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Republicans Plan to Scrutinize SEC, Companies Following Midterms

In a bid for control in the November midterms, last week House Minority Leader Kevin McCarthy, R-Calif., launched the four-part GOP agenda entitled “The Republican Commitment to America.” Items on the agenda include “conduct rigorous oversight of government” and “stop companies from putting politics ahead of people.” Republicans are expected to closely scrutinize rulemaking by the SEC and to investigate corporations for their support of ESG principles which they view as political and in alignment with Democratic initiatives. 

Just last week the top ranking Republicans on several House committees sent a letter to SEC Chair Gary Gensler demanding he provide Congress with the clear authorities delegated to the Commission that justify its current and upcoming rulemakings. The letter is in response to the Supreme Court’s ruling in West Virginia v. EPA that held that government agencies must have a clear directive from Congress before engaging in major rulemaking. If Republicans win the majority, they certainly cannot prohibit Chair Gensler from pursuing rulemaking. However, they can slow down the Commission’s process by calling Chair Gensler to testify before Congress to justify rulemaking the Commission is undertaking. 

The SEC is not the only group that will face pressure from the GOP. If the GOP retakes the majority in the House of Representatives they plan to launch investigations into the U.S. Chamber of Commerce and many of its largest member corporations for endorsing ESG principles. Congressional conservatives argue that companies that follow ESG principles are breaking with their fiduciary duty to maximize profits for investors. Some GOP lawmakers have accused major oil companies and financial institutions of being too “woke” through their support of ESG initiatives that align with Democratic priorities. As a result, companies should be on the alert that ESG efforts will be under a microscope and company representatives may be called before the House of Representatives to justify ESG criteria and disclosure.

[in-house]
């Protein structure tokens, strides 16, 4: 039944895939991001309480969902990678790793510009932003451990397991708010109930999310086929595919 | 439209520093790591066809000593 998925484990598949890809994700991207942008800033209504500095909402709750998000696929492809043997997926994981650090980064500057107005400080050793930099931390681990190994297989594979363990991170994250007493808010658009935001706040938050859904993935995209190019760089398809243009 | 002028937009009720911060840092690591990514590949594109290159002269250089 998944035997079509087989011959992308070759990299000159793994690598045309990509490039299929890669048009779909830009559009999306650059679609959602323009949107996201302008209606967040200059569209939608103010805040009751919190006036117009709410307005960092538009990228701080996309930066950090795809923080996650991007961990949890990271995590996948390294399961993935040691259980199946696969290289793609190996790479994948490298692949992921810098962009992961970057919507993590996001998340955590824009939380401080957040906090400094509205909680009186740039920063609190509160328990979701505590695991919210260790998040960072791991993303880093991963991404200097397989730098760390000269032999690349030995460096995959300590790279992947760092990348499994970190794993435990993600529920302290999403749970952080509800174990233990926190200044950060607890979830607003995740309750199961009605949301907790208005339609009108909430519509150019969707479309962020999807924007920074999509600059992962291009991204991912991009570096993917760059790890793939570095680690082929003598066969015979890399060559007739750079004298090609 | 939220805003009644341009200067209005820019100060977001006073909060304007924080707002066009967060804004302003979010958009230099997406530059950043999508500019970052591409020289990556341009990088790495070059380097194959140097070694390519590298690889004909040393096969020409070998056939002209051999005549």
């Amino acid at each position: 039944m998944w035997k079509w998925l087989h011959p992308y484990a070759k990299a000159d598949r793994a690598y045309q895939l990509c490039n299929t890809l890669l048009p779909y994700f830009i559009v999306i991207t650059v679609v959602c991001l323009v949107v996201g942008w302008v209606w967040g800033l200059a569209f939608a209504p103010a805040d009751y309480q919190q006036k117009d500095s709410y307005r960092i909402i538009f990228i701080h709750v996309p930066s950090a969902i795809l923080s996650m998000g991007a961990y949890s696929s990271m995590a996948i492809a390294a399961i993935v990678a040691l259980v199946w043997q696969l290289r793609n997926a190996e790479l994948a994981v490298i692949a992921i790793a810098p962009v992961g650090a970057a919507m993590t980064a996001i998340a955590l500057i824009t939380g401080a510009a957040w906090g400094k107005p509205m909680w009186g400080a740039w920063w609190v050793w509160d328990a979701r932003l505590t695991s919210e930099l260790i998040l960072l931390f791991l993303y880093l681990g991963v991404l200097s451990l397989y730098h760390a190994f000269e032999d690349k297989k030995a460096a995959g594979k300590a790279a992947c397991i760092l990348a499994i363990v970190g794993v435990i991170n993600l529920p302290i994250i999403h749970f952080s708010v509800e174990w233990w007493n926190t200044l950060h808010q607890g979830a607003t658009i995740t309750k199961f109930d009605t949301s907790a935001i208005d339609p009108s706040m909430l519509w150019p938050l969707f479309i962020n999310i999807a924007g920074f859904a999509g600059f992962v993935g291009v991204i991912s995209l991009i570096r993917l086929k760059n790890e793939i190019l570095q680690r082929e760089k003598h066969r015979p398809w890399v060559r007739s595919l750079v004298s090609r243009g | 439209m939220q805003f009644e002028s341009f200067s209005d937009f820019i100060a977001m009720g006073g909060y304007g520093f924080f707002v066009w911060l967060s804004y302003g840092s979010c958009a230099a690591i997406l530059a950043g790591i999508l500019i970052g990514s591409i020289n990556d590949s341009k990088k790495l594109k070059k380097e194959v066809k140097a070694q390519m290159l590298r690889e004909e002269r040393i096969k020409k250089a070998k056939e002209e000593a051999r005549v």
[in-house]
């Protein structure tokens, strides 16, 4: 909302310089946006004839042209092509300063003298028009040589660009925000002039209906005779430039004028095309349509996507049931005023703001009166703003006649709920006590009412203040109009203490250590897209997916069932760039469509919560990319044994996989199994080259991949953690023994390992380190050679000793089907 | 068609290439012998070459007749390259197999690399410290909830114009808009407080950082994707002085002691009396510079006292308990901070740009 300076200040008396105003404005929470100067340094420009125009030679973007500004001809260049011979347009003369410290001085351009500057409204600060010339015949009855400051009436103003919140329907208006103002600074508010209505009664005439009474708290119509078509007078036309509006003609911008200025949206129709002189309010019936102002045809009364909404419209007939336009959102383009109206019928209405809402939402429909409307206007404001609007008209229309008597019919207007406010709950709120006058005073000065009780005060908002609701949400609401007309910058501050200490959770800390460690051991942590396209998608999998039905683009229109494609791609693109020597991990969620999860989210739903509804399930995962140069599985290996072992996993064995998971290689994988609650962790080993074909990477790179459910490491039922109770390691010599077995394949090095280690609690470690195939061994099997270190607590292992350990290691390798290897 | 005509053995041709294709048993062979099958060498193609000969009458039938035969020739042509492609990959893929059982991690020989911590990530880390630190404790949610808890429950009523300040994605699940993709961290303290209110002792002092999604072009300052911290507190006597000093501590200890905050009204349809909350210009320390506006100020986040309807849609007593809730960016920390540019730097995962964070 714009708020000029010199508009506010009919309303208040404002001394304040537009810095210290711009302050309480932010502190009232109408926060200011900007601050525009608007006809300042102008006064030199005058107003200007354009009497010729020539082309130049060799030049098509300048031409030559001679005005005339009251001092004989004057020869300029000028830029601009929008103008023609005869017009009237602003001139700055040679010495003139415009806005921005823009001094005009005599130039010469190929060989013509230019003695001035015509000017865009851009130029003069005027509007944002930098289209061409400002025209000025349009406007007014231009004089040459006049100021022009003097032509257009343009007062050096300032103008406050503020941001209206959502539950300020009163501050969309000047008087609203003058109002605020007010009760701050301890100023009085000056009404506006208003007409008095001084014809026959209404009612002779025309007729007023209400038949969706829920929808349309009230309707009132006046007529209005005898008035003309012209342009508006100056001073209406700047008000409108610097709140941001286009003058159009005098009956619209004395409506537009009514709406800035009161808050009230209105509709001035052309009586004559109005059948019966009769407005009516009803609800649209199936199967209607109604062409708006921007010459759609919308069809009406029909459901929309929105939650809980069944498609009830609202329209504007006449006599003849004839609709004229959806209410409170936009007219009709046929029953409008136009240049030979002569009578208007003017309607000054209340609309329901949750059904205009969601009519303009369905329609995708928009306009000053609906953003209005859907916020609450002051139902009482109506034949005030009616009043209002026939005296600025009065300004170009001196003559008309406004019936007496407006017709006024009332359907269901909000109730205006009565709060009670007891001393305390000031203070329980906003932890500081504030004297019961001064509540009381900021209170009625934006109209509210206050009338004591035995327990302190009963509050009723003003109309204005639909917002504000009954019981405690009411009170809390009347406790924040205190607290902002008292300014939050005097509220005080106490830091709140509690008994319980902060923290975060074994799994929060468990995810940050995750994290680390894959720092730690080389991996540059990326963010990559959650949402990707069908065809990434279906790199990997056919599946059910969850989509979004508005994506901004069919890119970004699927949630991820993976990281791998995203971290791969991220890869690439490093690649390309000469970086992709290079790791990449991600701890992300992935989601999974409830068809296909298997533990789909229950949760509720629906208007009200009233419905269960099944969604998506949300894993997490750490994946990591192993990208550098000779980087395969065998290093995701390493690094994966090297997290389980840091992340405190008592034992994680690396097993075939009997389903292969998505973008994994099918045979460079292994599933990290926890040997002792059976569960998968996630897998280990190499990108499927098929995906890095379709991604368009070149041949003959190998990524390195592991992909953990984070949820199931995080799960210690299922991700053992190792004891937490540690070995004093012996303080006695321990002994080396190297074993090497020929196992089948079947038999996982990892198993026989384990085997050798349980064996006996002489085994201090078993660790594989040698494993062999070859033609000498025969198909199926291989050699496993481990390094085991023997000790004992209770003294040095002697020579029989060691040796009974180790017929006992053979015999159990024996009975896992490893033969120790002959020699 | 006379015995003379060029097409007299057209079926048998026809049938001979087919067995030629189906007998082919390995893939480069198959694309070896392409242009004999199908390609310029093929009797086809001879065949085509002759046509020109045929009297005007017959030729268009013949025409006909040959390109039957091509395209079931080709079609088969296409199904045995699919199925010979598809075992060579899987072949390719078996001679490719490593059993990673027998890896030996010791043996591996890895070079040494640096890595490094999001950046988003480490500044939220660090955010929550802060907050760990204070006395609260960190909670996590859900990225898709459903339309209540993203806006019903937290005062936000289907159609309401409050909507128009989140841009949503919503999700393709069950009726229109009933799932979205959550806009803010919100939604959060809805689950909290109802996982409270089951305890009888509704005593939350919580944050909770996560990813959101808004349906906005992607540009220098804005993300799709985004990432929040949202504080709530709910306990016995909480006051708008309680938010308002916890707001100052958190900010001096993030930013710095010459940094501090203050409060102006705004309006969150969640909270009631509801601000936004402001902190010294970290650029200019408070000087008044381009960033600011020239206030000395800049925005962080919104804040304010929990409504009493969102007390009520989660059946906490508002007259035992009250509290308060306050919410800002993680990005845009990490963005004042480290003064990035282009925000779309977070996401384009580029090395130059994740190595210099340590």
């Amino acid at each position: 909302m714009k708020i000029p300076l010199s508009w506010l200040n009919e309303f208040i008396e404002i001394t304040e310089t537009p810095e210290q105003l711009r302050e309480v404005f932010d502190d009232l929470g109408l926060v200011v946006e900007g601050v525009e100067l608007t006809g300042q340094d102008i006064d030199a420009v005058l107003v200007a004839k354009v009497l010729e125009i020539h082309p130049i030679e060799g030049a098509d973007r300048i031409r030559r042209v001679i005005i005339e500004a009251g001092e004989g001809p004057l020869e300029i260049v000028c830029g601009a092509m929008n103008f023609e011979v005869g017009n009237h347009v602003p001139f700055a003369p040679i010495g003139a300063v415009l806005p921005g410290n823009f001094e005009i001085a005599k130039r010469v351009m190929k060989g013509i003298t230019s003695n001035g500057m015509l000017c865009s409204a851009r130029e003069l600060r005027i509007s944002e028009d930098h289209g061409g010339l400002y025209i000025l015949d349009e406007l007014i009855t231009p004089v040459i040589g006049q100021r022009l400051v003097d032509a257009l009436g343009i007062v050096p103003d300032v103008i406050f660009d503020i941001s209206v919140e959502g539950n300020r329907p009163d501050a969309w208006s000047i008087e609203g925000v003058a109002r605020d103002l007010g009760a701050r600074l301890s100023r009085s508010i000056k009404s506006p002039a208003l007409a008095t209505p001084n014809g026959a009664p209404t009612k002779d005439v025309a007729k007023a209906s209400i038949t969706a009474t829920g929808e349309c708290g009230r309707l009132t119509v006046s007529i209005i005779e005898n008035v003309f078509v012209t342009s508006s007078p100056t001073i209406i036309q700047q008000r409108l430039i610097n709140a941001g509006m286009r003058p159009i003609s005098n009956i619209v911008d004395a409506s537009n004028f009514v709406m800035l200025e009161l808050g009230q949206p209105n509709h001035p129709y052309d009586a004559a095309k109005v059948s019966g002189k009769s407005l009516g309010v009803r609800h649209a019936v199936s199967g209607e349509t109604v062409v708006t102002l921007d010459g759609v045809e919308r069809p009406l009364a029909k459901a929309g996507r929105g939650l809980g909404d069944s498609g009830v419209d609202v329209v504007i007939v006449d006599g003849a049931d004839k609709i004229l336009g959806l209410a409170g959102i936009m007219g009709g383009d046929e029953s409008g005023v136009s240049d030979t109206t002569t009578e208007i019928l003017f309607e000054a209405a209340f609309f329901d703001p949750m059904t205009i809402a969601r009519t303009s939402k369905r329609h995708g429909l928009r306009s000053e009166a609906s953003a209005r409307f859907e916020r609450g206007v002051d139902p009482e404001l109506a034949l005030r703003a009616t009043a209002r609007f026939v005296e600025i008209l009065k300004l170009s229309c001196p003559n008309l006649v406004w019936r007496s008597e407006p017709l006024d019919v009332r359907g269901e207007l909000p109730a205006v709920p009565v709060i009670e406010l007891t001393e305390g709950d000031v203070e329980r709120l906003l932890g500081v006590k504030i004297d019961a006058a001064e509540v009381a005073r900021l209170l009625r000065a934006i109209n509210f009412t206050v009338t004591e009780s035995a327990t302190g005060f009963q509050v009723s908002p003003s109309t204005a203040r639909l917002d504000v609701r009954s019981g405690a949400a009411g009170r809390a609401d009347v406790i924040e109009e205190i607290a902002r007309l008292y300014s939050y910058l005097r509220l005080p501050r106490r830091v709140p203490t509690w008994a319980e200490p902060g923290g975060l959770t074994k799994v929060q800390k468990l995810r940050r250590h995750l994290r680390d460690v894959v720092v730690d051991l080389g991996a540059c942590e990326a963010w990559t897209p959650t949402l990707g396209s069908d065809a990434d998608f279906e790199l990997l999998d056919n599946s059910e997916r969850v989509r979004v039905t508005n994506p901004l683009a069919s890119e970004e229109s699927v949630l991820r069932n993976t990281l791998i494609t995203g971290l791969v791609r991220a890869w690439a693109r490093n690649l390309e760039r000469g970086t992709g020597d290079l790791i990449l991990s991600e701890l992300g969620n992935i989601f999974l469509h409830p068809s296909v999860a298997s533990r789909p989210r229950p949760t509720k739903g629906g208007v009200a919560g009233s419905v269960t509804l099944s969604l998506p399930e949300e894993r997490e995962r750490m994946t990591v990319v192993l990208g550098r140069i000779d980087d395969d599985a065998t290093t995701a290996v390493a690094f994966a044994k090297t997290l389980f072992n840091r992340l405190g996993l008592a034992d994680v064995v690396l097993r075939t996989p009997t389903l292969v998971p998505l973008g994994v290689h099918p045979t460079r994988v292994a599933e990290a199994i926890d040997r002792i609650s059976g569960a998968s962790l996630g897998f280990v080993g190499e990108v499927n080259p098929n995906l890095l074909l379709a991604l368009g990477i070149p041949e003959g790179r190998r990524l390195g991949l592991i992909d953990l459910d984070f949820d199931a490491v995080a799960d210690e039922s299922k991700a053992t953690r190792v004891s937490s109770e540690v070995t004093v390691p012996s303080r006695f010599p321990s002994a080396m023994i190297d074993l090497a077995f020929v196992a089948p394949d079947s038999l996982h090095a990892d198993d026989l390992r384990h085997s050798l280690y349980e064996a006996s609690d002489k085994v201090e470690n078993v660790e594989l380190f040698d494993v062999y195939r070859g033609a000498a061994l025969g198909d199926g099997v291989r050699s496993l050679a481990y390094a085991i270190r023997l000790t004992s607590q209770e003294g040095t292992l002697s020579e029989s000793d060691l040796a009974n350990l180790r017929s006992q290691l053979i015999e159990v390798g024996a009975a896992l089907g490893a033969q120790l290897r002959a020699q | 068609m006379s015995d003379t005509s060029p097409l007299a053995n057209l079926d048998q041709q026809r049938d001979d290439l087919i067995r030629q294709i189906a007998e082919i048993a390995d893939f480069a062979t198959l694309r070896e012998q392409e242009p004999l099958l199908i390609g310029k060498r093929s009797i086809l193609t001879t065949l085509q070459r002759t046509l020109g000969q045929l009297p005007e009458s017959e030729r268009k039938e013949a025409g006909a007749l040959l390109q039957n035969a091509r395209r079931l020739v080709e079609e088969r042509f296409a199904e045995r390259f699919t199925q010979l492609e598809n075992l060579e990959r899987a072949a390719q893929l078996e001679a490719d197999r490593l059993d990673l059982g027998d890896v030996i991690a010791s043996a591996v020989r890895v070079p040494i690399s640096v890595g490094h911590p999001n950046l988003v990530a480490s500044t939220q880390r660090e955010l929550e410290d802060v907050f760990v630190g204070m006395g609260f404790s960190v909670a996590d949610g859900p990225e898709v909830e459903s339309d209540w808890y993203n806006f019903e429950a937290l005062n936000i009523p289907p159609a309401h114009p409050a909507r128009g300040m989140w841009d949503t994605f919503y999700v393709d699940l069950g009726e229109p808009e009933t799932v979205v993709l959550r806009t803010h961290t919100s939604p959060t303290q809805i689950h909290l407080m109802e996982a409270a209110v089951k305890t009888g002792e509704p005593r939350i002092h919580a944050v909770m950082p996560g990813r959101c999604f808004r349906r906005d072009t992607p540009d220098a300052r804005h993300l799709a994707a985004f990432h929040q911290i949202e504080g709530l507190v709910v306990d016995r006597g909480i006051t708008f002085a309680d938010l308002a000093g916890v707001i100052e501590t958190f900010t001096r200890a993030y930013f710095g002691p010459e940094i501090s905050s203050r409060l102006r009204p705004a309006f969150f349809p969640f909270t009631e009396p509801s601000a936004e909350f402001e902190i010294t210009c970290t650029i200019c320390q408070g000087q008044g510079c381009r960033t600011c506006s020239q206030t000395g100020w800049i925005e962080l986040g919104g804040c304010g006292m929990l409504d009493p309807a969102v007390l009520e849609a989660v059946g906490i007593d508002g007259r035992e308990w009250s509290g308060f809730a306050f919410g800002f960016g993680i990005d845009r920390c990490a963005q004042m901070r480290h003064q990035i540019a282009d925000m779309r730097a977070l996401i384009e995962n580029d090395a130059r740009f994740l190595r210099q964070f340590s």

As of this publication, the Republican party is favored to win the majority in the House of Representatives. If the GOP takes control in the midterms, anti-ESG legislative proposals will be priority in the 118th Congress and will likely pass out of congressional committee. However, chances of enactment of legislation into law are not likely as President Biden is expected to veto such efforts. As a result, GOP oversight of the new SEC climate proposal that would require publicly traded companies to disclose climate risks and greenhouse gas emissions and investigations into corporations’ ESG initiatives promises to be intense. 

Published on: September 30, 2022

Authors: Chatrane Birbal

Topics: ESG and Diversity & Inclusion, Washington Updates

Chatrane Birbal

Vice President, Government Relations, HR Policy Association

Detailed Bio

Contact Chatrane Birbal LinkedIn

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